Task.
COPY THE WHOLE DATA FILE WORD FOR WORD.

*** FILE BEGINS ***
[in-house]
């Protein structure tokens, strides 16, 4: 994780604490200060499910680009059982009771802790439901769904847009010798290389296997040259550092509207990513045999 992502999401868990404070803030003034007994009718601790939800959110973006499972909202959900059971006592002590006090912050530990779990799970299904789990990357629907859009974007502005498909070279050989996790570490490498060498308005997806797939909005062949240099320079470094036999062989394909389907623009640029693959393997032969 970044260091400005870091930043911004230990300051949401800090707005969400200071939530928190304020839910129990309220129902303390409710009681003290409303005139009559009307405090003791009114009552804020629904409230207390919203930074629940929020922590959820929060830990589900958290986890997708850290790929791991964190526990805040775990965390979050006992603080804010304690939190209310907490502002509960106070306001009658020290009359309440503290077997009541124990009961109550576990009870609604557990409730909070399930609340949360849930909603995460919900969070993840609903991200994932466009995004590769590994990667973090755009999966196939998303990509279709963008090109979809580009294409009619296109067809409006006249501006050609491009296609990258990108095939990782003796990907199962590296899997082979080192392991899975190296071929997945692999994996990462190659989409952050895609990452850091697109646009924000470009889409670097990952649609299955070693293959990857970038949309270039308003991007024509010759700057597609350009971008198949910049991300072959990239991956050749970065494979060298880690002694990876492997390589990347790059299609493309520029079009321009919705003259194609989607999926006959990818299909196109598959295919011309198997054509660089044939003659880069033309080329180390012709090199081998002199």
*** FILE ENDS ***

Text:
[in-house]
């Protein structure tokens, strides 16, 4: 994780604490200060499910680009059982009771802790439901769904847009010798290389296997040259550092509207990513045999 992502999401868990404070803030003034007994009718601790939800959110973006499972909202959900059971006592002590006090912050530990779990799970299904789990990357629907859009974007502005498909070279050989996790570490490498060498308005997806797939909005062949240099320079470094036999062989394909389907623009640029693959393997032969 970044260091400005870091930043911004230990300051949401800090707005969400200071939530928190304020839910129990309220129902303390409710009681003290409303005139009559009307405090003791009114009552804020629904409230207390919203930074629940929020922590959820929060830990589900958290986890997708850290790929791991964190526990805040775990965390979050006992603080804010304690939190209310907490502002509960106070306001009658020290009359309440503290077997009541124990009961109550576990009870609604557990409730909070399930609340949360849930909603995460919900969070993840609903991200994932466009995004590769590994990667973090755009999966196939998303990509279709963008090109979809580009294409009619296109067809409006006249501006050609491009296609990258990108095939990782003796990907199962590296899997082979080192392991899975190296071929997945692999994996990462190659989409952050895609990452850091697109646009924000470009889409670097990952649609299955070693293959990857970038949309270039308003991007024509010759700057597609350009971008198949910049991300072959990239991956050749970065494979060298880690002694990876492997390589990347790059299609493309520029079009321009919705003259194609989607999926006959990818299909196109598959295919011309198997054509660089044939003659880069033309080329180390012709090199081998002199």